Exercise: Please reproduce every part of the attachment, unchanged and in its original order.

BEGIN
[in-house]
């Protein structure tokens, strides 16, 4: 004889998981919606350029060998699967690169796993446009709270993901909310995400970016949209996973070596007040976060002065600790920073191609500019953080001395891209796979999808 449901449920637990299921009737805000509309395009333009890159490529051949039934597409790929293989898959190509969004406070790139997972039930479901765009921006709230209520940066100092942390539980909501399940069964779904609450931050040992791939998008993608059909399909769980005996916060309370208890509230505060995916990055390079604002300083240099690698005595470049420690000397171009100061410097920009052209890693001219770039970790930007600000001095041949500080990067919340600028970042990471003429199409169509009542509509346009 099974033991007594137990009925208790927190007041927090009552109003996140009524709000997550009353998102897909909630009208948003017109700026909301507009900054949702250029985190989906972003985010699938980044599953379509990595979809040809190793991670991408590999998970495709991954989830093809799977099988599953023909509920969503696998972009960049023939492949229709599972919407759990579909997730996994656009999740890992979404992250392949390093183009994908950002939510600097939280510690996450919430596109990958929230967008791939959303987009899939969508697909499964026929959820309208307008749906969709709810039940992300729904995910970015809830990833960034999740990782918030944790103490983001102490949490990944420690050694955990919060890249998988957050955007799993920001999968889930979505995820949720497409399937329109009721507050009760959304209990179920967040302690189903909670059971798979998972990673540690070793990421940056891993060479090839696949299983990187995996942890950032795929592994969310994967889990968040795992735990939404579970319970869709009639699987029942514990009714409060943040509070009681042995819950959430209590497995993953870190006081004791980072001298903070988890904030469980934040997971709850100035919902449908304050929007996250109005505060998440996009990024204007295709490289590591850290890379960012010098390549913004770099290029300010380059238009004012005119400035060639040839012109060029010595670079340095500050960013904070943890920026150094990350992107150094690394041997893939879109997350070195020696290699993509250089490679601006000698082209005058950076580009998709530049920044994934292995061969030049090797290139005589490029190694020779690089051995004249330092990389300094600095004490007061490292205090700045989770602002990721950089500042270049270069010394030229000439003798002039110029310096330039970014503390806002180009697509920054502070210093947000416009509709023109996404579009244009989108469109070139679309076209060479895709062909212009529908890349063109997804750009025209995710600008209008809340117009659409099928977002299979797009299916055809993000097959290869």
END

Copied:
[in-house]
């Protein structure tokens, strides 16, 4: 004889998981919606350029060998699967690169796993446009709270993901909310995400970016949209996973070596007040976060002065600790920073191609500019953080001395891209796979999808 449901449920637990299921009737805000509309395009333009890159490529051949039934597409790929293989898959190509969004406070790139997972039930479901765009921006709230209520940066100092942390539980909501399940069964779904609450931050040992791939998008993608059909399909769980005996916060309370208890509230505060995916990055390079604002300083240099690698005595470049420690000397171009100061410097920009052209890693001219770039970790930007600000001095041949500080990067919340600028970042990471003429199409169509009542509509346009 099974033991007594137990009925208790927190007041927090009552109003996140009524709000997550009353998102897909909630009208948003017109700026909301507009900054949702250029985190989906972003985010699938980044599953379509990595979809040809190793991670991408590999998970495709991954989830093809799977099988599953023909509920969503696998972009960049023939492949229709599972919407759990579909997730996994656009999740890992979404992250392949390093183009994908950002939510600097939280510690996450919430596109990958929230967008791939959303987009899939969508697909499964026929959820309208307008749906969709709810039940992300729904995910970015809830990833960034999740990782918030944790103490983001102490949490990944420690050694955990919060890249998988957050955007799993920001999968889930979505995820949720497409399937329109009721507050009760959304209990179920967040302690189903909670059971798979998972990673540690070793990421940056891993060479090839696949299983990187995996942890950032795929592994969310994967889990968040795992735990939404579970319970869709009639699987029942514990009714409060943040509070009681042995819950959430209590497995993953870190006081004791980072001298903070988890904030469980934040997971709850100035919902449908304050929007996250109005505060998440996009990024204007295709490289590591850290890379960012010098390549913004770099290029300010380059238009004012005119400035060639040839012109060029010595670079340095500050960013904070943890920026150094990350992107150094690394041997893939879109997350070195020696290699993509250089490679601006000698082209005058950076580009998709530049920044994934292995061969030049090797290139005589490029190694020779690089051995004249330092990389300094600095004490007061490292205090700045989770602002990721950089500042270049270069010394030229000439003798002039110029310096330039970014503390806002180009697509920054502070210093947000416009509709023109996404579009244009989108469109070139679309076209060479895709062909212009529908890349063109997804750009025209995710600008209008809340117009659409099928977002299979797009299916055809993000097959290869």